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The Outsiders Guide: A Comprehensive Online Resource for Students of Color in NYC’s Specialized School System

Francie Brewster

July 27th, 2020


After tutoring local children in the Bronx, Aisha Baiocchi, a rising senior at the High School of American Studies, one of NYC’s nine specialized public schools, was thrilled to learn that a few students had been admitted to competitive schools. That was no small feat. In recent years, New York City residents have protested specialized or otherwise competitive New York City secondary schools for their disappointing lack of racial, socioeconomic, and geographic diversity––and little in those schools have changed. After Mayor De Blasio’s hollow promises of scrapping the Specialized High School Admissions Test (SHSAT) and attempts to “integrate” NYC specialized high schools, New York high schools are still incredibly segregated, with Stuyvesant High School making national news for only accepting 10 Black students into their freshman class last year.

Baiocchi’s sense of accomplishment was quickly replaced with concern for the students she had helped get in. “There was a huge gap between what they needed to know and what they knew, and I had experienced that gap, especially coming into high school,” she says.

She wanted to find a way to support them. Not long after, The Outsiders Guide was born.

Baiocchi partnered with AnnaBelle Medina, also a rising senior at HSAS, to create the Outsiders Guide,a comprehensive roadmap to being successful students (especially for students of color) at extremely competitive New York City high schools, specifically aimed at supporting students of color.

“I had experienced so much difficulty going into HSAS, and I thought I was the only one,” Medina said. “I wanted to contribute to something that would help other students not feel this way.”

From the start, Baiocchi and Medina knew two things: their resource guide would be a website, because they wanted to reach kids from other schools (especially during the pandemic), and it would highlight the experiences and challenges faced by students of color.

Baiocchi started by seeking out her fellow students and finding out what they would have wanted to know when they were coming into high school. “It started with me talking to my friends, and them talking to their friends, and them talking to their friends,” she said.

The site grew from there. Initially, Baiocchi had planned to cover the basics with their guide: how to take notes, how to study for tests, and the importance of extracurriculars, for starters. As Medina and others got involved with the project, though, they contributed additional topics that they had struggled with. “I had basically no idea going into high school that I should be having an internship, or maybe even a job and volunteering,” Medina said.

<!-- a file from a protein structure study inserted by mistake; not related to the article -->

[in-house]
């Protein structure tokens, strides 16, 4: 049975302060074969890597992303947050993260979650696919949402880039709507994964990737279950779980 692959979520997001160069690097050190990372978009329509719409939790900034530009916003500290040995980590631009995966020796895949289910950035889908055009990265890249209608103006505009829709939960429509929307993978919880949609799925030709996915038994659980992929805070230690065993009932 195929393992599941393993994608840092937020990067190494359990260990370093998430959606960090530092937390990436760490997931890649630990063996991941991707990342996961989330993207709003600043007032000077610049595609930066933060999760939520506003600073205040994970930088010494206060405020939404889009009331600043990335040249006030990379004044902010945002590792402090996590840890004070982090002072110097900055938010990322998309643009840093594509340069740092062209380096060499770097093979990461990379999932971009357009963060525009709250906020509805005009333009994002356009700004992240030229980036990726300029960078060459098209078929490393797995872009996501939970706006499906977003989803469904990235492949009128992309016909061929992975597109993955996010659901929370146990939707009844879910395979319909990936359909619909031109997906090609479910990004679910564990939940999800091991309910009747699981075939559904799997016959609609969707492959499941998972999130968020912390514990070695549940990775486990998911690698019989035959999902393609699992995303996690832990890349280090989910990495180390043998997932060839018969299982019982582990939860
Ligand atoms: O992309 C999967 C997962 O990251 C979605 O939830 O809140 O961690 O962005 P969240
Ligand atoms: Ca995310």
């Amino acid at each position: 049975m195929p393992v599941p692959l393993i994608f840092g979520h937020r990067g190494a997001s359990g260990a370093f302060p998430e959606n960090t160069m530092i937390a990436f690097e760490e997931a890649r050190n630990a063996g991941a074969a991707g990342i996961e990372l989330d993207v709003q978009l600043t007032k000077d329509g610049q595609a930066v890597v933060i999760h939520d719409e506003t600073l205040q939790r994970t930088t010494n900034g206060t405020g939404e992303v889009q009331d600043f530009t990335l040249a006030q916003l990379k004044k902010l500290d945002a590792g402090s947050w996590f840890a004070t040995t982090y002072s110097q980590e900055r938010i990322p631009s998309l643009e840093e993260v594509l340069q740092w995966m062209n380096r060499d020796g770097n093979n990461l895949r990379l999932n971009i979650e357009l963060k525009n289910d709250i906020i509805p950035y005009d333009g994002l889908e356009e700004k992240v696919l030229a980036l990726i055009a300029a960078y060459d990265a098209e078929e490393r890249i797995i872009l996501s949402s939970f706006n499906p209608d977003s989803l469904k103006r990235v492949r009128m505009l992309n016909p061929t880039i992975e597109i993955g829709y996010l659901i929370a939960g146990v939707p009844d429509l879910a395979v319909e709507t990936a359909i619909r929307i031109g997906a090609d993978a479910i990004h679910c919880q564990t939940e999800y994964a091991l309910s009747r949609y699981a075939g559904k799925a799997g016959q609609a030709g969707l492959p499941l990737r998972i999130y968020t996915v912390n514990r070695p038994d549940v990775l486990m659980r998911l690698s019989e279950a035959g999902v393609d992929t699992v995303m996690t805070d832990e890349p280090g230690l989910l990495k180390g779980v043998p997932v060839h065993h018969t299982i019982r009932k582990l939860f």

The Guide now has sections including “Tests,” “Learning,” “Courses,” “Extracurriculars,” “Opportunities,” “Cultural,” “College,” “Blog,” and “News.” Students can peruse the website searching for some specific information––perhaps how to take effective notes, or how to deal with being isolated and stereotyped at school, like in the article “The Angry Latina.” The site accompanies each of its articles with a “personal experience” section, which the site’s creators hope students will utilize: “I would really want students to intertwine [the academic and the personal sections],” Medina said.“A big part of high school is academics, but the way you feel getting through it matters more. I would want [users of the site] to see students who look like them being successful, and maybe that will give them more incentive to do their homework or pull through.”

The site is continuing to grow, with different opportunities, news articles, and words of wisdom being added almost daily. Baiocchi said she hopes that readers “check in regularly on social media, because we put a lot of work into our opportunity and blog posts.” The opportunities are always free or low-cost and the personal experiences are always being updated, she explained, encouraging readers to “keep an eye out for updates that might interest them.”

In the future, Baiocchi and Medina want the Outsiders Guide to reach as many students as possible, in whatever way it can. They plan on translating the guide to other languages which are commonly spoken in the city to make the Guide more accessible to NYC students and parents. They are also already working with some student led groups and organizations on prospective events, which will hopefully be possible soon.

The future of the Guide, however, is ultimately open to new input. Baiocchi and Medina both emphasized that the “Suggestions” page on the website is there for a reason––they want as many students who are interested to offer input and feedback on the website. “If people read it and want to add, they are more than welcome to,” said Baiocchi.

The Outsiders Guide is available at

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